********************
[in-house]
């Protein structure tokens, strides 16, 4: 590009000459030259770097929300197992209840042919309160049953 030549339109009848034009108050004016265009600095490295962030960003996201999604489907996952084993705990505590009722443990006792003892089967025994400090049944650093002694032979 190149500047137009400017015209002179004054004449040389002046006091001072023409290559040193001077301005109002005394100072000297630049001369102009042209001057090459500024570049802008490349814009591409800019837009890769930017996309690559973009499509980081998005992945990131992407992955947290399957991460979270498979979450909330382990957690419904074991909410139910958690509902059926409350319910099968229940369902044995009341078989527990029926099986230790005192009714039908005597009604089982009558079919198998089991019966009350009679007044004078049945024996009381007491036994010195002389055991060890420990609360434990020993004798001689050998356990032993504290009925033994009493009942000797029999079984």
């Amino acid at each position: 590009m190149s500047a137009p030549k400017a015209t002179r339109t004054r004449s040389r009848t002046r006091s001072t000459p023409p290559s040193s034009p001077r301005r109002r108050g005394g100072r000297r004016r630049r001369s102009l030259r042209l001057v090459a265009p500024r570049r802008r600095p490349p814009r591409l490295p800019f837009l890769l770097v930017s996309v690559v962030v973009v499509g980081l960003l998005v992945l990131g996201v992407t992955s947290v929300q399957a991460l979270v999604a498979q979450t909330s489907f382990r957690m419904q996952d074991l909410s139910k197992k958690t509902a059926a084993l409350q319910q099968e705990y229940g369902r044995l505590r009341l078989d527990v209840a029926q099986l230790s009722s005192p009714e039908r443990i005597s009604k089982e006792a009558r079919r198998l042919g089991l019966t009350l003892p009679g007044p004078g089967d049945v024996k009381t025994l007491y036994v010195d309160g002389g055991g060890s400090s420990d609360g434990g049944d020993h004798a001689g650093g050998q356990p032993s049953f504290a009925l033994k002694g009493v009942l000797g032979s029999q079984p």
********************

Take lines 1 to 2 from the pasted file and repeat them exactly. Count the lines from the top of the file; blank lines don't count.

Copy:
[in-house]
């Protein structure tokens, strides 16, 4: 590009000459030259770097929300197992209840042919309160049953 030549339109009848034009108050004016265009600095490295962030960003996201999604489907996952084993705990505590009722443990006792003892089967025994400090049944650093002694032979 190149500047137009400017015209002179004054004449040389002046006091001072023409290559040193001077301005109002005394100072000297630049001369102009042209001057090459500024570049802008490349814009591409800019837009890769930017996309690559973009499509980081998005992945990131992407992955947290399957991460979270498979979450909330382990957690419904074991909410139910958690509902059926409350319910099968229940369902044995009341078989527990029926099986230790005192009714039908005597009604089982009558079919198998089991019966009350009679007044004078049945024996009381007491036994010195002389055991060890420990609360434990020993004798001689050998356990032993504290009925033994009493009942000797029999079984």